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We can distinguish two movements in prayer: one is passive (or receptive) by which we listen to what God is saying to us. The other is active, albeit responding to the prompts of the Holy Spirit, by which we might, for example, give praise or thanks to God or ask something of him. A well-painted piece of sacred art will include stylistic elements (ie going beyond content) that engage the viewer in such a way that it promotes both attitudes of prayer, active and passive,
God never ceases to watch for us and wait for us, calling us home. He is always there waiting and hoping for our return to Him. He gives us the space to repent of the times we have neglected or misused our gifts, and return to the work for which we were given those gifts in the first place.
The short answer to this question is just this: pray as you would normally, but look at sacred art as you do it. Good sacred art will promote a right attitude through the combination of content, compositional design, and stylistic elements. In this sense, the artist does the hard work in advance to make it easy and natural for us.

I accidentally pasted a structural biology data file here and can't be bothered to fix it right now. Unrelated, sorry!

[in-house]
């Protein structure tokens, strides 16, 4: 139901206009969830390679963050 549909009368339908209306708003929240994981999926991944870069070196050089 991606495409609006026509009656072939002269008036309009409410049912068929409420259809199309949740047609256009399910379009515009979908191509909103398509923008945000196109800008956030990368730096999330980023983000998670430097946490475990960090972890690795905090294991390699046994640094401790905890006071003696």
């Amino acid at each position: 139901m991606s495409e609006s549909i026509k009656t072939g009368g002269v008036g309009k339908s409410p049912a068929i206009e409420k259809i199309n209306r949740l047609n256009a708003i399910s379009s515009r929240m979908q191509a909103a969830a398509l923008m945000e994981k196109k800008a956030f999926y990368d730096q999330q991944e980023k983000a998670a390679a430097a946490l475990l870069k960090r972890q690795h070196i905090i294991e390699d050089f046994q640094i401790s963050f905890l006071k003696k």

Art is "for us all; to refine us, to ennoble us, to raise us from the baser pleasures, to fill our eyes with beauty and our hearts with gladness, to show us that we are not beasts but the King's children, and that Beauty is His messenger."
The problem with the modernists is not their emphasis on utility, but rather that they have a diminished sense of what utility is. If they are true to their ethos, their motto should not be 'form follows function', but rather 'form follows dysfunction'! And the ugliness of their buildings is all the evidence we need that there is no order outside God's order, only disorder.